confidence that values are different

Hi there,

This isn't a homework question. I'm a PhD student, and I'm currently working on an area that would be a little lengthy and unnecessary to explain here, but I have summarised in the following analogy. Stats is not my strong point, so I would really appreciate it if someone could point me in the right direction:

Imagine that you had a whole bunch of red balls and green balls. You suspect that the red balls may have a very slightly different diameter than the green balls.

If you measure one of each, you would get a value for the diameter of each colour ball and an associated uncertainty with each measurement. For example:

D(red) = 10.5 +/- 0.5

D(green) = 10.6 +/- 0.5

With these values, you can't really decide whether the balls DO have a different diameter or if they are the same.

Now if you measure more and more balls of each colour, then the uncertainty of the diameter with become smaller and smaller. After say 100 measurements of the diameter of each colour of ball, we might have:

mean D(red) = 10.51 +/- 0.05

mean D(green) = 10.59 +/- 0.05

My question is - how many measurements might we like to take until we can say with some degree of confidence that the red balls do (or don't) have a different diameter to the green balls. Obviously it depends to some extent how far apart the mean of the diameters are. If you had:

mean D(red) = 10.5 +/- 0.5

mean D(green) = 20.6 +/- 0.5

Then you can be pretty sure they have different diameters!

I guess in summary, I want to say if:

mean D(red) = X(R) +/- Y(R)

mean D(green) = X(G) +/- Y(G)

Then with what confidence can I say that the diameters are the same or different.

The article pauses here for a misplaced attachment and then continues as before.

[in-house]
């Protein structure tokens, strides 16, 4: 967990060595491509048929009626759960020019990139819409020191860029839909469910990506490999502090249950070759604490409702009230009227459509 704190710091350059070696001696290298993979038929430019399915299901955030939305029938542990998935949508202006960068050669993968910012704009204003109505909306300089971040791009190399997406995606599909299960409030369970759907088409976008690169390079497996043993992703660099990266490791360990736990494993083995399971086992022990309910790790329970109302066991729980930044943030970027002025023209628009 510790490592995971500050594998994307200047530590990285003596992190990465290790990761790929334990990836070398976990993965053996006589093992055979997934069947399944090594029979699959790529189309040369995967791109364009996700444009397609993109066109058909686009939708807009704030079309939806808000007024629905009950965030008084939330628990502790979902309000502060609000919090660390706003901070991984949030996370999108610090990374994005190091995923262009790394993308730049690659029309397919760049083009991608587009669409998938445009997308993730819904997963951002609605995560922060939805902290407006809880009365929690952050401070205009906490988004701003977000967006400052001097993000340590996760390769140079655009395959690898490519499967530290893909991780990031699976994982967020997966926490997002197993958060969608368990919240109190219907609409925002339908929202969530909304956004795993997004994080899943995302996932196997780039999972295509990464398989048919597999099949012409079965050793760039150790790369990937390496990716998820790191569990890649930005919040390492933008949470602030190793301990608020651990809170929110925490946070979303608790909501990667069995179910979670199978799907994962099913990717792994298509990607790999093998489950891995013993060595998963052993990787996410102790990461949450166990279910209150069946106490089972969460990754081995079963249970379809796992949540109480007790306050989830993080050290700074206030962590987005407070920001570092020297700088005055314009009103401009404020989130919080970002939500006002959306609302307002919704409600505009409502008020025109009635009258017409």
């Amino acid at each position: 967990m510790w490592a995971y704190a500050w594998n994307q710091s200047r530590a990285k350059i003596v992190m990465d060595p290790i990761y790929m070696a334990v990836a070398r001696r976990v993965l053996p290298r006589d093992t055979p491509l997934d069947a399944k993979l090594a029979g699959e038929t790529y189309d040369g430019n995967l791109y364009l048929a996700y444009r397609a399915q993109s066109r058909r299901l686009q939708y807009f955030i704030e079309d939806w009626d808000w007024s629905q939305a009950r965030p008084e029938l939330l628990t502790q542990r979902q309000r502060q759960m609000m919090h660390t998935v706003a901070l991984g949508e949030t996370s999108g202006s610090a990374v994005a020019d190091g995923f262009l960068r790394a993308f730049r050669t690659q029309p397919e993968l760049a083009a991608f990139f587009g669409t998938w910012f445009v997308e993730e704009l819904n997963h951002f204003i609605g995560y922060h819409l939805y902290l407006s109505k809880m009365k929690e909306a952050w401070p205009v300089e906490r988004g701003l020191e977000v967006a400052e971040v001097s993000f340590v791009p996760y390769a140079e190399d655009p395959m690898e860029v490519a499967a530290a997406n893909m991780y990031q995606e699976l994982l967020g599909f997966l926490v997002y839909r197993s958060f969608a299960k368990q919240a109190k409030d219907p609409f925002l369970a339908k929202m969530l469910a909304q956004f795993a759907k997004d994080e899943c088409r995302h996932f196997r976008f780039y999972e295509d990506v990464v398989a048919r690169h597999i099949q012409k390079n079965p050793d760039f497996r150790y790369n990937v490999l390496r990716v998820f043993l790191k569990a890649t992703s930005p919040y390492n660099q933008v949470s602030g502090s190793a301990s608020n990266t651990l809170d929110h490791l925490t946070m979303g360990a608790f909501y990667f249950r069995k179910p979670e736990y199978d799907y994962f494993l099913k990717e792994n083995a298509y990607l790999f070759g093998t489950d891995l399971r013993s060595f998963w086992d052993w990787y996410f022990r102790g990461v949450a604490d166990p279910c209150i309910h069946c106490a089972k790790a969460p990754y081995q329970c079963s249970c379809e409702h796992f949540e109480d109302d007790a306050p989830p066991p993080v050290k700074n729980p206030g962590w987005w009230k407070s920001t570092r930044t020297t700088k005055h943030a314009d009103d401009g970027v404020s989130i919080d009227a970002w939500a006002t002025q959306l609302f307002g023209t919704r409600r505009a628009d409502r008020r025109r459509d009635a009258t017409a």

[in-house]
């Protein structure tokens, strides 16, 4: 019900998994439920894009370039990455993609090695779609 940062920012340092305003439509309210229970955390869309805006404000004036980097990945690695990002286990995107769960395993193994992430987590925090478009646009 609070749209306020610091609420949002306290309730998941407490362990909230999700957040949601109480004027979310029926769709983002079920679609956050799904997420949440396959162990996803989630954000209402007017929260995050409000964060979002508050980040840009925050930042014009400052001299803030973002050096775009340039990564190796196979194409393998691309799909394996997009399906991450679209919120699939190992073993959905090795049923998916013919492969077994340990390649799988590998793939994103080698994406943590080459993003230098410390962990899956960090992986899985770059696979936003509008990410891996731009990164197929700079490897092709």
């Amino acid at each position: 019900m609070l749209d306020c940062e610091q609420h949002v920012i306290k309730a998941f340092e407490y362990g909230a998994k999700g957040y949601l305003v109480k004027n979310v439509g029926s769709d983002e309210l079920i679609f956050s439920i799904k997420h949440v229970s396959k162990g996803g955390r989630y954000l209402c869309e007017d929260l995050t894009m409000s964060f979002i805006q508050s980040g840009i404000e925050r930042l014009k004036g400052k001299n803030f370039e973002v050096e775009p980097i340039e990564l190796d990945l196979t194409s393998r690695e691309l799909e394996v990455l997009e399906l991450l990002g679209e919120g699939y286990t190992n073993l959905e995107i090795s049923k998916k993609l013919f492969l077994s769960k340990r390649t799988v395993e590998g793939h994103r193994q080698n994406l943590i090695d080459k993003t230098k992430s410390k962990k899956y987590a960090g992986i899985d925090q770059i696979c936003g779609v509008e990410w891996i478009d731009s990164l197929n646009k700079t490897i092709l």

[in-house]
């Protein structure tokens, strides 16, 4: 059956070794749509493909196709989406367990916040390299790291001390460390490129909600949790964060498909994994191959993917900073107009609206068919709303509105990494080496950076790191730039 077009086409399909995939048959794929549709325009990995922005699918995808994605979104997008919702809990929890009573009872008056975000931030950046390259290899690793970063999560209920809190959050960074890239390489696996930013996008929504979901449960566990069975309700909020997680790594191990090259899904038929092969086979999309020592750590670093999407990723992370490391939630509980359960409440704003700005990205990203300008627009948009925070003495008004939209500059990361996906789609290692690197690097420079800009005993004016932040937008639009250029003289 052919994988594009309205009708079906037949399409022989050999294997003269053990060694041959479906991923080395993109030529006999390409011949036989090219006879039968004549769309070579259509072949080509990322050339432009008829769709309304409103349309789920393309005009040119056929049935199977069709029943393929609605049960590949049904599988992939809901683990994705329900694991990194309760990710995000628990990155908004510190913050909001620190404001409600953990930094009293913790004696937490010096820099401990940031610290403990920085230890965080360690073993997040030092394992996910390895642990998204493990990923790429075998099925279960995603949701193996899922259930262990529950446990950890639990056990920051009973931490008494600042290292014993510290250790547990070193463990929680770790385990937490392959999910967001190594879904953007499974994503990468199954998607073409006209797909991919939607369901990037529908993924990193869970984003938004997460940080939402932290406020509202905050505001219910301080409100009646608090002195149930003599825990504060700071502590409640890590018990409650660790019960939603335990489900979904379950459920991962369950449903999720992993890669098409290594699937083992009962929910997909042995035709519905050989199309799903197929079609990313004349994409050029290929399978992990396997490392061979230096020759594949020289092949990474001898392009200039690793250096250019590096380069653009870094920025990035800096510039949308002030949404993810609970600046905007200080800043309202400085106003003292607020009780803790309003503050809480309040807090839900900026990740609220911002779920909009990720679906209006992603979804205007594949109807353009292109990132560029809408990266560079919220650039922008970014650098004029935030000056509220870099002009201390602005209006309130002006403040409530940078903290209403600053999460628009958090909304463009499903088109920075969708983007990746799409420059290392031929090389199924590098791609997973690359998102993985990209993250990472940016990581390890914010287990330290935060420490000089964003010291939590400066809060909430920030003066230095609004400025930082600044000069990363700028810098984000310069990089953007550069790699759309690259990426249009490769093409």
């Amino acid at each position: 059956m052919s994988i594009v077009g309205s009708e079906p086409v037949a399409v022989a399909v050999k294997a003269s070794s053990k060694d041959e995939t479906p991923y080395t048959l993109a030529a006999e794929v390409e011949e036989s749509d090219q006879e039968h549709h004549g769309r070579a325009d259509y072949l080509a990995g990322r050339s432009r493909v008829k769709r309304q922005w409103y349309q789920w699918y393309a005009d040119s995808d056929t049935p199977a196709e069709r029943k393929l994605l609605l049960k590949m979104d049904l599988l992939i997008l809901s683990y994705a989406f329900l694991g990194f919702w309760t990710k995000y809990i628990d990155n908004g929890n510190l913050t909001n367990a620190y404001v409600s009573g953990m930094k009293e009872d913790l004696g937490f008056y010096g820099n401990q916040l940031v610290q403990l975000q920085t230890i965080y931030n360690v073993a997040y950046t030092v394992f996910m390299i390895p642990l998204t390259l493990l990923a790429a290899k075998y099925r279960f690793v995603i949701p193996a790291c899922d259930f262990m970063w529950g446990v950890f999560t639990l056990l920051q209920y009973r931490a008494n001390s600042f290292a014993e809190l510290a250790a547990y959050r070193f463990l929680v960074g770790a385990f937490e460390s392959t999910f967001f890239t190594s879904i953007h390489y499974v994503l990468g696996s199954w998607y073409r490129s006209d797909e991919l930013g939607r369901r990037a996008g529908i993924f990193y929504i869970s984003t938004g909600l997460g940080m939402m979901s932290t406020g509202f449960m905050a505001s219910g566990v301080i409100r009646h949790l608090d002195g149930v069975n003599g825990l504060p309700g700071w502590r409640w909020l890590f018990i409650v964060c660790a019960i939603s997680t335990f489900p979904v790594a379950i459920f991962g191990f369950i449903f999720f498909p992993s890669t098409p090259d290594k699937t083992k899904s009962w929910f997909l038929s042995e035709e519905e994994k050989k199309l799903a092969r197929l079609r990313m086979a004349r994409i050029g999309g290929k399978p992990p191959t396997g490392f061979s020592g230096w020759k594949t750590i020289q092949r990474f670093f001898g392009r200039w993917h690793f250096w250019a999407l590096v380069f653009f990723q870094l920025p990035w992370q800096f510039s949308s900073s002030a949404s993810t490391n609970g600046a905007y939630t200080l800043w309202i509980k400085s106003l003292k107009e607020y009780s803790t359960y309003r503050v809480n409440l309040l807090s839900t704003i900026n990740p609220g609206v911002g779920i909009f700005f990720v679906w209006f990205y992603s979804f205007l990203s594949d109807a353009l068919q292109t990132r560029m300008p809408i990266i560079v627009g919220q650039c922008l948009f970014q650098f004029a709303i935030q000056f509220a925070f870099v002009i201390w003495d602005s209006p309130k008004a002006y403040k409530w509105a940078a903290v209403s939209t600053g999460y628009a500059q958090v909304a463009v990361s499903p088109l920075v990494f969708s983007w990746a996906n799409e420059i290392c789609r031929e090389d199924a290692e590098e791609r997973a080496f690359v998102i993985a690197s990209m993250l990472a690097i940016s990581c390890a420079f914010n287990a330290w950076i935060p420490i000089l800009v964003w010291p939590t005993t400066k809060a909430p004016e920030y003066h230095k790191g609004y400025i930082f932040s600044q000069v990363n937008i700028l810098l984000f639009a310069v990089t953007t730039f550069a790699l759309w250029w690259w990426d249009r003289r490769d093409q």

Any help at all with this would be gratefully received! Thank you in advance.

Re: confidence that values are different

Hi jenny1988! :)

What you are describing is a t-test.

More specifically, an independent two-sample t-test with presumably equal variances.

As an example, after 100 measurements of red balls, and 100 measurements of green balls, your t-score is:

$\displaystyle t = \frac {X(R) - X(G)} {\sqrt{Y(R)^2+Y(G)^2} / \sqrt{100}}$

This assumes you have properly determined Y(R) and Y(G).

Then you would have to look it up in a t-test table, specifying df=2x100-2=198.

This will give you the confidence level you ask for.

The proper procedure is:

- Calculate the t-score with the given formula (see here).
- Look up p-value that corresponds with this t-score.

You will need to specify the *degrees of freedom* (df) as given in the article.

You can do this with a graphical calculator, SPSS, Excel, an online calculator, or whatnot. - If this p-value is smaller than 0.05, you can say with a confidence of 95% that the diameters are different.

Or with an even smaller p-value, you can say with a confidence of (1-2p)x100% that the diameters are different.

Re: confidence that values are different

That's awesome! Thank you so much for your help!

Re: confidence that values are different

Just to be safe, how are you getting Y(R) and Y(G)?

Since, if you use the wrong values for those, the result will be entirely off.

Re: confidence that values are different

Well there's quite a lot of error propagation calculations in my actual work before I arrive at the final uncertainty in the "diameters" - but I was careful and I'm pretty sure that my uncertainties are correct. Famous last words :-)

Re: confidence that values are different

My point is that you probably already reduced Y(R) and Y(G) by a factor $\displaystyle \sqrt{100}$.

Obviously you should not do that twice.

And actually, Y(R) and Y(G) should be calculated with the formula for the standard deviation from the respective sets of measurements.

This may well be larger than the (reduced or not) measurement precision.

Not sure if you are aware of that.

Re: confidence that values are different

Ah I see. Well now that you've put a name to my problem, I can research how to do the test properly and I will carefully check that I'm doing everything correctly. Thank you again for the advice and for the link - it's saved me lots of time!

Re: confidence that values are different

Okay - so I see what you mean about using the factor of sqrt(100) twice.